- $0 - $45,000: 3%
- $45,000 - $55,000: 3.5%
- $55,000 - $75,000: 4.5%
- $75,000 - $100,000: 5.75%
- $100,000+: 6%
- Increase of the Retirement Age: The pension reform law includes an increase in the retirement age from 62 to 63 and includes provisions allowing early retirement with penalties. For each year of retirement prior to 63, employee pension allowances will be permanently reduced by 6.5%.
- Readjustment of Pension Multiplier: Under Tier VI, the new pension multiplier will be 1.75% for the first 20 years of service, and 2% starting in the 21st year. For an employee who works 30 years, their pension will be 55% of final average salary under Tier VI, instead of 60% under Tier V. This readjustment brings New York more in line with most other states and will save billions of dollars for taxpayers and local governments.
- Vesting: Under Tier VI, employees will vest after 10 years of service.
- Protect Local Governments From State Pension Sweeteners: The new law requires the state to pre-fund any pension enhancers, ensuring that these costs are no longer passed to local governments.
- Adjustments to Final Average Salary Calculation to Help Reducing Pension Padding: The law changes the time period for final average salary calculation from 3 years to 5 years. To limit how much overtime can be used to determine an employee's pension, pensionable overtime for civilian and non-uniformed employees will be capped at $15,000 plus inflation, and for uniformed employees outside of New York City capped at 15% of base pay. Tier VI puts in place new anti-spiking measures which cap growth in salary used to determine pension allowances at 10% for all employees statewide. These reforms will take major steps toward addressing instances of abuse and pension padding. Tier VI also eliminates lump sum payments of unused sick and vacation time from the calculation of final average salary.
- Voluntary and Portable Defined Contribution Option: The new law includes an optional defined contribution plan for new non-union employees with salaries $75,000 and above. In the modern economy, employees often change jobs multiple times and need pension portability. Many states, the federal government, and most private employers provide some form of defined contribution plans to their employees. The state will make an 8% contribution to employee contribution accounts. Currently, SUNY and CUNY offer such an option through TIAA-CREF that has been successful and popular. This is a voluntary option for those employees who prefer the portability and vesting feature not available with defined benefit options, and will help attract top talent to state government.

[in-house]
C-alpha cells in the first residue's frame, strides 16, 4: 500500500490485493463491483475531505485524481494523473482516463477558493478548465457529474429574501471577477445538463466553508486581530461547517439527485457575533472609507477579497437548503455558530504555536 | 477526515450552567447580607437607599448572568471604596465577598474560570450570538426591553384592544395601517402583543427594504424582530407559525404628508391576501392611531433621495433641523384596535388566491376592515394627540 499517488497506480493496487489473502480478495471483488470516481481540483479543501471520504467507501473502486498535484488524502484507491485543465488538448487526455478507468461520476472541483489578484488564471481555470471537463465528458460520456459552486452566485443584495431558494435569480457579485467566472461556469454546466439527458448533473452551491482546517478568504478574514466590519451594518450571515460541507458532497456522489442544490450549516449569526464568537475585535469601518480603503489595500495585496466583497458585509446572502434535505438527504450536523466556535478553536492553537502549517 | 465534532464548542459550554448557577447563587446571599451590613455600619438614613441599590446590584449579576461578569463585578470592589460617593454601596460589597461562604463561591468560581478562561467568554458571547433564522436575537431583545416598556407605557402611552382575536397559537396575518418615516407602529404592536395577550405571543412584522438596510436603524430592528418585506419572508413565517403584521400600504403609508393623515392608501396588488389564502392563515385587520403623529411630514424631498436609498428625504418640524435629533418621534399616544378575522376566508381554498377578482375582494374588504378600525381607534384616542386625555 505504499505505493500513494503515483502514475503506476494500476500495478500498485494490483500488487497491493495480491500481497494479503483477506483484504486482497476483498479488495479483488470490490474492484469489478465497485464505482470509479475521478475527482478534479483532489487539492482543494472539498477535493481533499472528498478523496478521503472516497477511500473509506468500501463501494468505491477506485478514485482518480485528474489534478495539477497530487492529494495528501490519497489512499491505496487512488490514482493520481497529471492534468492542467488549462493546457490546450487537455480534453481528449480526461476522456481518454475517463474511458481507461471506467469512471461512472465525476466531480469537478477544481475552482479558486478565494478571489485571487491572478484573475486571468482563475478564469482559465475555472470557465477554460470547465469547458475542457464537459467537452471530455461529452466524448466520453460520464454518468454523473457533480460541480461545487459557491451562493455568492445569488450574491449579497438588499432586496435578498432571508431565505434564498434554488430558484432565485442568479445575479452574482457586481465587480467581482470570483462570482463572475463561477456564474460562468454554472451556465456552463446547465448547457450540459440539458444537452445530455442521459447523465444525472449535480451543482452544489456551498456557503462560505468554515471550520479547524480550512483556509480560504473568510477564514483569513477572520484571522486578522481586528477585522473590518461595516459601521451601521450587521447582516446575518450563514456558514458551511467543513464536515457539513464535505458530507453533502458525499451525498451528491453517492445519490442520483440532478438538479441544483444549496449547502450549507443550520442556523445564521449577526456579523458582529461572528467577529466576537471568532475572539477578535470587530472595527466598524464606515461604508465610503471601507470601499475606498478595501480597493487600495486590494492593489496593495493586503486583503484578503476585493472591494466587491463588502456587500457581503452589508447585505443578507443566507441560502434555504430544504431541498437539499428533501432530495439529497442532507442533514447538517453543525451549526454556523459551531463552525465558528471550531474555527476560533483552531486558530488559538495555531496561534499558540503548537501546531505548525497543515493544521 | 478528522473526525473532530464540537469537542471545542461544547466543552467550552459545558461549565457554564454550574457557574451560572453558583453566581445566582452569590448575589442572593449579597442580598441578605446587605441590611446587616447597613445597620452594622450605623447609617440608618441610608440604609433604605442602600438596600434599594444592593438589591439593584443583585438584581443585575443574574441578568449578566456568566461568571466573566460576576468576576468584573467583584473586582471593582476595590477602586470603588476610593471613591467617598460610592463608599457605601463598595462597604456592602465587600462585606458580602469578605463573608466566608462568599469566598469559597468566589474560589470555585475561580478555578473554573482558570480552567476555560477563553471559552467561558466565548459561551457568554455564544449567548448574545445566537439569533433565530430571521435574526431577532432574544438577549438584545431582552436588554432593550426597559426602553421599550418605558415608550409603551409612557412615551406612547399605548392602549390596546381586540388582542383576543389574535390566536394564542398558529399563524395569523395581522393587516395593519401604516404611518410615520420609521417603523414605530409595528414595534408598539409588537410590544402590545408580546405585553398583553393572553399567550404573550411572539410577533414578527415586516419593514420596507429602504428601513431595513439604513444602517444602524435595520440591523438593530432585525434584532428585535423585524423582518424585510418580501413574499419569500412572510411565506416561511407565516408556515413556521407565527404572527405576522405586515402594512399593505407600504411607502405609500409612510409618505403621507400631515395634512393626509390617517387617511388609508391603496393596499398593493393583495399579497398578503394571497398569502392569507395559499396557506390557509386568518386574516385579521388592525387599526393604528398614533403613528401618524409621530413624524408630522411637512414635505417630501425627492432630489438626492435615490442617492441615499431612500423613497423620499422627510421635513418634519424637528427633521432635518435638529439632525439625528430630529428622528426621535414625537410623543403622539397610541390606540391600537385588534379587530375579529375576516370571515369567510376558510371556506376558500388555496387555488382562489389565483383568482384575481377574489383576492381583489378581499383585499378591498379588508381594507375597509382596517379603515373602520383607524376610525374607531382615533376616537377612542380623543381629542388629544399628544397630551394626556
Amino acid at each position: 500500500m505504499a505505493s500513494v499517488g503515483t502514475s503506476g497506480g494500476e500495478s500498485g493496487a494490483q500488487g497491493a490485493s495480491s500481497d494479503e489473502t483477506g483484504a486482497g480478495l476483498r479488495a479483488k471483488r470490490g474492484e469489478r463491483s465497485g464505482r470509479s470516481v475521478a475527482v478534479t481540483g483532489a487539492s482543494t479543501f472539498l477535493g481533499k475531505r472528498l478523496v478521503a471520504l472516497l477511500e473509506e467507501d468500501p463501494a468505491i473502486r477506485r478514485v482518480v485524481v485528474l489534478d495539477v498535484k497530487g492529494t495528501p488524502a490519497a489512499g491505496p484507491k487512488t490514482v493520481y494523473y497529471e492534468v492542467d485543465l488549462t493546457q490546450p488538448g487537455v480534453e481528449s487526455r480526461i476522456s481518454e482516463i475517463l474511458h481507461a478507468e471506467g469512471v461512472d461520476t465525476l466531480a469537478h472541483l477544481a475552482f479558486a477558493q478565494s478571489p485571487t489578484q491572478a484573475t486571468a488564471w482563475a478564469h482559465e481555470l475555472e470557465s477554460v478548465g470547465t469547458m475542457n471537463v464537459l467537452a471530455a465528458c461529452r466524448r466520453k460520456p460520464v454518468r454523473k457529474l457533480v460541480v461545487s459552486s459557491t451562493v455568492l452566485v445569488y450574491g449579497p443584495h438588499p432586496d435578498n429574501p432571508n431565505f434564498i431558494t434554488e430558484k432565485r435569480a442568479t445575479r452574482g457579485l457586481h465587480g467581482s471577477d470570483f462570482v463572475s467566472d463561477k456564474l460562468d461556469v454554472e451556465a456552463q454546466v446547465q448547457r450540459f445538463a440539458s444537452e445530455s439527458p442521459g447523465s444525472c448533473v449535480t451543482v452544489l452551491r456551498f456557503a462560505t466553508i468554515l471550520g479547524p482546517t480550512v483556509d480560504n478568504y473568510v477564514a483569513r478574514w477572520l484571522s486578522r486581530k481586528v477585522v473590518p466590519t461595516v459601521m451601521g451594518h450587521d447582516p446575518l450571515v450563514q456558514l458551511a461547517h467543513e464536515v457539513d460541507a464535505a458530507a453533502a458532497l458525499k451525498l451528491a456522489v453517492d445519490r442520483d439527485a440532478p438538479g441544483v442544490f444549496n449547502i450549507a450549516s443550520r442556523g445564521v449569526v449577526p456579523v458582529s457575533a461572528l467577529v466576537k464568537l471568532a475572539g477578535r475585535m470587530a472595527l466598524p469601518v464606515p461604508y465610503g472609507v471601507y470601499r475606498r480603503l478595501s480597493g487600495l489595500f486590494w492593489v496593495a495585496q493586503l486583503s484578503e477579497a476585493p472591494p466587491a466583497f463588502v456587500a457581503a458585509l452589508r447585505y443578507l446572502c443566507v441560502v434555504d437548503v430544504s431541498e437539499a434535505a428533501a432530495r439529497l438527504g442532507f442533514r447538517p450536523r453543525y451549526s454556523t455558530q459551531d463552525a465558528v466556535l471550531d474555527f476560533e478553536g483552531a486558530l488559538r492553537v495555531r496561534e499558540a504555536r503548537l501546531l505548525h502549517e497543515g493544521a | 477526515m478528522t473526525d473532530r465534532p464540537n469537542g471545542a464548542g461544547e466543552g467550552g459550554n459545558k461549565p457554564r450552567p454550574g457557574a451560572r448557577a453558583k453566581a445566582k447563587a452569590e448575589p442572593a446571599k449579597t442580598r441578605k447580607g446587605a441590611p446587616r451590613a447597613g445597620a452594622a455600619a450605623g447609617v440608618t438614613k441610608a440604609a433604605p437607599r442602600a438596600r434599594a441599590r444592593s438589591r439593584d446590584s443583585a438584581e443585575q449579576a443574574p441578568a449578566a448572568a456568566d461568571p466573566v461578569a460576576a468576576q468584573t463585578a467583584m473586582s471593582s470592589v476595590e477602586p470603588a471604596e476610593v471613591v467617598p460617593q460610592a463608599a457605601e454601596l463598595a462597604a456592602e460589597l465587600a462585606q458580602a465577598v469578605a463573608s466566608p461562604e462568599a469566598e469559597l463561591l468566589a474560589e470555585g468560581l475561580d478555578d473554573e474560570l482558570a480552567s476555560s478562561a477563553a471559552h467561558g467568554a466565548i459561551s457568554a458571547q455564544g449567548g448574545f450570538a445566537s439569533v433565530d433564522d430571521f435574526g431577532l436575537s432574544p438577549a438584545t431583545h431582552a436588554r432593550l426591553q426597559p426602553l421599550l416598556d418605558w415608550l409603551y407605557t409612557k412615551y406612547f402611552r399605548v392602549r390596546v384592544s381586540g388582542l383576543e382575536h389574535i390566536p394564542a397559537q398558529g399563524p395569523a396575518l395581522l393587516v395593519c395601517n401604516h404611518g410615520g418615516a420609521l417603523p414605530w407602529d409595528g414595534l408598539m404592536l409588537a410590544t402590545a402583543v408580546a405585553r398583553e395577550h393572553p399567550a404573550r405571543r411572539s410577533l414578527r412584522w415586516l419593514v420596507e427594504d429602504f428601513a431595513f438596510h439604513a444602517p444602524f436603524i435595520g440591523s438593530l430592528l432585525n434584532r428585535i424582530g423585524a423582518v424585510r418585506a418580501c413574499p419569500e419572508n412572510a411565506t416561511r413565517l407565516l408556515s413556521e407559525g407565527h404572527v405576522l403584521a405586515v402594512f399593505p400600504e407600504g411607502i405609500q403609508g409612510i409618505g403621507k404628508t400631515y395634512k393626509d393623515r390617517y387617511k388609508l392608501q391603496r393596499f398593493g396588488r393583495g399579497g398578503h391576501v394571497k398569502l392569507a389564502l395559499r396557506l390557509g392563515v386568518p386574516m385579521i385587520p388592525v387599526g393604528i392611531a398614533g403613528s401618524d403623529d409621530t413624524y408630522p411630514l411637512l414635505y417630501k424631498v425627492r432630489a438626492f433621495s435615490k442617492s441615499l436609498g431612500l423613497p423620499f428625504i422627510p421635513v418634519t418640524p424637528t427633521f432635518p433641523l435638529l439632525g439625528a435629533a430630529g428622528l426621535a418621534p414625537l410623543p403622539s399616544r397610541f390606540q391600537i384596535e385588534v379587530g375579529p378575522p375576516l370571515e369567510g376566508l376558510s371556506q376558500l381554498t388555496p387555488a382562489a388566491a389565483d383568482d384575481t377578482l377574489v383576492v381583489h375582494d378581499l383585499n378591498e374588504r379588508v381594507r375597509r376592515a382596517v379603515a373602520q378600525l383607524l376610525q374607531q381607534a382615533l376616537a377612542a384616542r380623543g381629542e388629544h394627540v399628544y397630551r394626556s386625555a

- Adjustments to SUNY/CUNY TIAA-CREF Plan: Under Tier VI, SUNY and CUNY employees who elect the TIAA-CREF plan will receive an employer contribution of 8% of salary for the first 7 years of service and 10% thereafter.
- Limiting Number of Sick and Leave Days that Can Pad Pensions: Tier VI reduces by half- from 200 to 100- the number of sick and leave days that can be used for retirement service credit.
- Salary Reform: Previous tiers allowed salaries from an unlimited amount of employers for calculating retirement benefits. Tier VI allows only two salaries for the calculation.
- Limiting Pension Benefit of High Paid Employees: For new higher paid employees, the amount earned above the Governor's salary (currently $179,000) will not be eligible for pension calculation under Tier VI.
The Governor's Executive Budget closes the current $2 billion budget deficit with no new taxes or new fees. It also proposes sweeping mandate relief and pension reform that will save taxpayers and local governments billions of dollars.